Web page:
THE NEA BRIDGE by Phillip Alder

Albert Bandura, who was ranked in 2002 as the fourth most frequently quoted psychologist behind B.F. Skinner, Sigmund Freud and Jean Piaget, said, “Coping with the demands of everyday life would be exceedingly trying if one could arrive at solutions to problems only by actually performing possible options and suffering the consequences.”
Unfortunately, though, at the bridge table, if you chose a line that fails, you are not given a second chance. You must arrive at a solution to your problem before playing on.
In this deal, North launches South into six spades. West leads a fourth-highest diamond four. East wins with his king and shifts to the heart jack. How should South continue?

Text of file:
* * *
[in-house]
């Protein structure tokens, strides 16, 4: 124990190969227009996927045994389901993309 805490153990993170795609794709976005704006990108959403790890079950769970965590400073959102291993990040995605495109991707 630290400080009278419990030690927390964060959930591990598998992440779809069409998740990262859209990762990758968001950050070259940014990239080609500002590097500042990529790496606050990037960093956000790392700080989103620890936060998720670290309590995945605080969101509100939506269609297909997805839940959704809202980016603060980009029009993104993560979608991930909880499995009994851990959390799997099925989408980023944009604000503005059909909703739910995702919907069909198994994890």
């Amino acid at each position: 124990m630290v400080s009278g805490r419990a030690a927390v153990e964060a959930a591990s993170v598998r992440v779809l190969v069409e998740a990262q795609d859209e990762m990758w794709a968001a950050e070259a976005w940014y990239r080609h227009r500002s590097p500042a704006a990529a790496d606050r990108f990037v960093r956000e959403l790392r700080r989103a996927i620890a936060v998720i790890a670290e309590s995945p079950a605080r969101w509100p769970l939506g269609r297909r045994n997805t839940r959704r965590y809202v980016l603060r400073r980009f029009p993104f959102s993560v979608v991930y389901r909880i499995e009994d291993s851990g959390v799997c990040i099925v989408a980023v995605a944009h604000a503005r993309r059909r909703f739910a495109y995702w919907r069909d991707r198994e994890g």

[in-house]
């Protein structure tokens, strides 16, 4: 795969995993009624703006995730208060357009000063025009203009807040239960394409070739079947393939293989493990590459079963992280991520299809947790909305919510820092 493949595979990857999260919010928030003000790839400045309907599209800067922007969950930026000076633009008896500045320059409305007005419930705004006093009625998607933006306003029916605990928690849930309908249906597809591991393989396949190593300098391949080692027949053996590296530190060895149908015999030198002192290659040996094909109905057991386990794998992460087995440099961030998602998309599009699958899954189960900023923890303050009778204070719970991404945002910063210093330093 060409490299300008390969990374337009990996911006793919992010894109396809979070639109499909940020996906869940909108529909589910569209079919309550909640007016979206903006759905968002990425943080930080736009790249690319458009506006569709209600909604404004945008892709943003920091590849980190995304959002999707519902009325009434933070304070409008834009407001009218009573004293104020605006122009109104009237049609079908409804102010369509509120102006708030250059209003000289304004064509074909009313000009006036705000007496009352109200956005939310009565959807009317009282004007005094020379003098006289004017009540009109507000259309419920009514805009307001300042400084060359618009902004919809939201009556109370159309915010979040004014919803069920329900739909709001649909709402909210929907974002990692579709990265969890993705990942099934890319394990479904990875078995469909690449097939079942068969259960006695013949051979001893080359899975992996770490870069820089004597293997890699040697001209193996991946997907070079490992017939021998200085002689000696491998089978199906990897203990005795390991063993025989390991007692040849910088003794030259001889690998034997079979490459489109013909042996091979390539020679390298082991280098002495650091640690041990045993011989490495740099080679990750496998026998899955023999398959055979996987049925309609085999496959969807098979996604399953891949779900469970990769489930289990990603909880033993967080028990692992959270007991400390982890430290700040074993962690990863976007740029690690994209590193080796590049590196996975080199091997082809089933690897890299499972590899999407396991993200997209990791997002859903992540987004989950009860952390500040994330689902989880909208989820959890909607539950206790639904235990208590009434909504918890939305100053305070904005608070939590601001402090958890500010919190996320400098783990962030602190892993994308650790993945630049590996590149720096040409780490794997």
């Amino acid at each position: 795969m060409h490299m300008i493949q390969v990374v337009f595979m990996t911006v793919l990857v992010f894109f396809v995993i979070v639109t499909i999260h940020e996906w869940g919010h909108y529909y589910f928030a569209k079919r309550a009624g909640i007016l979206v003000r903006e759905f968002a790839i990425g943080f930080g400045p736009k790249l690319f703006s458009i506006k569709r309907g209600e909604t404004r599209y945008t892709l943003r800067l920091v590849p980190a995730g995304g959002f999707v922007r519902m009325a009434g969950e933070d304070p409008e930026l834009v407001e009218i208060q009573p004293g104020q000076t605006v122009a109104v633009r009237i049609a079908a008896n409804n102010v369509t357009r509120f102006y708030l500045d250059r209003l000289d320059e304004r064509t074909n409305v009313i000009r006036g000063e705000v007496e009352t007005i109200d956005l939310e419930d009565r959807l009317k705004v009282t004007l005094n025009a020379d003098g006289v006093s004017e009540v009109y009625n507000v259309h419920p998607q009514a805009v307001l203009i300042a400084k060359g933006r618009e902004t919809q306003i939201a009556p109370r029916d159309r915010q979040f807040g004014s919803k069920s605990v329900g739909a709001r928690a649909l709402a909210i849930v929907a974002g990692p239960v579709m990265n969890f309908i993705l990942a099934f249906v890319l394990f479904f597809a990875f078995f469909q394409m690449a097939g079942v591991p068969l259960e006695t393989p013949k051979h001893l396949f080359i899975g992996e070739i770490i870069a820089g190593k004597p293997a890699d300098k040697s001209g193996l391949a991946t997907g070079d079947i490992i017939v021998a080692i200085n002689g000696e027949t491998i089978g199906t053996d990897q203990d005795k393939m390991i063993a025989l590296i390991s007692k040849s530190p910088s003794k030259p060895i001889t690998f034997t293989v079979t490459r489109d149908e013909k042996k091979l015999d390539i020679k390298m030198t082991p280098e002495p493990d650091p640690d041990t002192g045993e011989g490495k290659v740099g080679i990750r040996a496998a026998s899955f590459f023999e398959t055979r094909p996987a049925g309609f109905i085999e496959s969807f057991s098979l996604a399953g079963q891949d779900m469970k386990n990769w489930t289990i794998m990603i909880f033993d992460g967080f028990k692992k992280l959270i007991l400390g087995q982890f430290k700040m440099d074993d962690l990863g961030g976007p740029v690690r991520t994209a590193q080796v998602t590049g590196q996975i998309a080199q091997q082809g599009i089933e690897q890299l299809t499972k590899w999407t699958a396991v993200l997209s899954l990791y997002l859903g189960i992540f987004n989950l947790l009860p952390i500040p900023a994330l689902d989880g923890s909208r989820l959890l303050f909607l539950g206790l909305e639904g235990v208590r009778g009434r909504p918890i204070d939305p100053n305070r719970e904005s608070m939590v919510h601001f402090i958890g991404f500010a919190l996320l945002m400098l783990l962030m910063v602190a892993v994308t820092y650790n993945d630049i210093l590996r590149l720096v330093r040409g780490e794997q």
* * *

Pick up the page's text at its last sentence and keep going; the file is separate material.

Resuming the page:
If you and your partner would have bid to six clubs (or the lucky six hearts), well done. If you would have stopped in game in spades, you perhaps did well. But let’s suppose all those points caused North to have a surge of pointed-black-suit adrenaline. (Yes, this would be a good deal for Roman Key Card Blackwood, because North would learn that an ace and the spade queen were missing.)
The normal percentage play for no spade losers is a second-round finesse. However, if East has queen-third of spades, why didn’t he continue with the diamond ace at trick two, forcing dummy to ruff? He knows from his partner’s opening lead that you have another diamond in your hand. Don’t fall for it. Play off the spade king and spade ace. If West’s queen does not drop, you couldn’t have made the contract.

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